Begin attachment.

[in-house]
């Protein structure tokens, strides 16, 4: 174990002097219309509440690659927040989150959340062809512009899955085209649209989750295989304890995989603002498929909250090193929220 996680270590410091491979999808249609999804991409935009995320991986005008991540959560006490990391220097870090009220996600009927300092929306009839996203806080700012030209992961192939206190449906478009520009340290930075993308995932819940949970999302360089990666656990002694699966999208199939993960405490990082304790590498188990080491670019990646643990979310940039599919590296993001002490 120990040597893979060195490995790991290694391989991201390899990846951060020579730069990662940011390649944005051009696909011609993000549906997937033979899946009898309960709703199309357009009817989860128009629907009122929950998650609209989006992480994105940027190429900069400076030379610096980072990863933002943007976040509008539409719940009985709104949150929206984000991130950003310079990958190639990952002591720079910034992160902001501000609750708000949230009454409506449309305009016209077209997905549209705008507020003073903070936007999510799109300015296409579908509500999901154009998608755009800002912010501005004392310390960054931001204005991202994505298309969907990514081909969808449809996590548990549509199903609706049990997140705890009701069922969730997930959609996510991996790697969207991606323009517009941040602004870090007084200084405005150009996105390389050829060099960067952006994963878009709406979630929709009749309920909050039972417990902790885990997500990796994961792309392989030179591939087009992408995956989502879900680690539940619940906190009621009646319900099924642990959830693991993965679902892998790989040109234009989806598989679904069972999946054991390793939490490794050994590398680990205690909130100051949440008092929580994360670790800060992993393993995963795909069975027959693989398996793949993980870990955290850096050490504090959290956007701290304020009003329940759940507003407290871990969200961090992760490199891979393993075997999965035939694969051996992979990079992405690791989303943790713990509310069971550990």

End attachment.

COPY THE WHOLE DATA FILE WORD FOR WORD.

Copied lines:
[in-house]
């Protein structure tokens, strides 16, 4: 174990002097219309509440690659927040989150959340062809512009899955085209649209989750295989304890995989603002498929909250090193929220 996680270590410091491979999808249609999804991409935009995320991986005008991540959560006490990391220097870090009220996600009927300092929306009839996203806080700012030209992961192939206190449906478009520009340290930075993308995932819940949970999302360089990666656990002694699966999208199939993960405490990082304790590498188990080491670019990646643990979310940039599919590296993001002490 120990040597893979060195490995790991290694391989991201390899990846951060020579730069990662940011390649944005051009696909011609993000549906997937033979899946009898309960709703199309357009009817989860128009629907009122929950998650609209989006992480994105940027190429900069400076030379610096980072990863933002943007976040509008539409719940009985709104949150929206984000991130950003310079990958190639990952002591720079910034992160902001501000609750708000949230009454409506449309305009016209077209997905549209705008507020003073903070936007999510799109300015296409579908509500999901154009998608755009800002912010501005004392310390960054931001204005991202994505298309969907990514081909969808449809996590548990549509199903609706049990997140705890009701069922969730997930959609996510991996790697969207991606323009517009941040602004870090007084200084405005150009996105390389050829060099960067952006994963878009709406979630929709009749309920909050039972417990902790885990997500990796994961792309392989030179591939087009992408995956989502879900680690539940619940906190009621009646319900099924642990959830693991993965679902892998790989040109234009989806598989679904069972999946054991390793939490490794050994590398680990205690909130100051949440008092929580994360670790800060992993393993995963795909069975027959693989398996793949993980870990955290850096050490504090959290956007701290304020009003329940759940507003407290871990969200961090992760490199891979393993075997999965035939694969051996992979990079992405690791989303943790713990509310069971550990």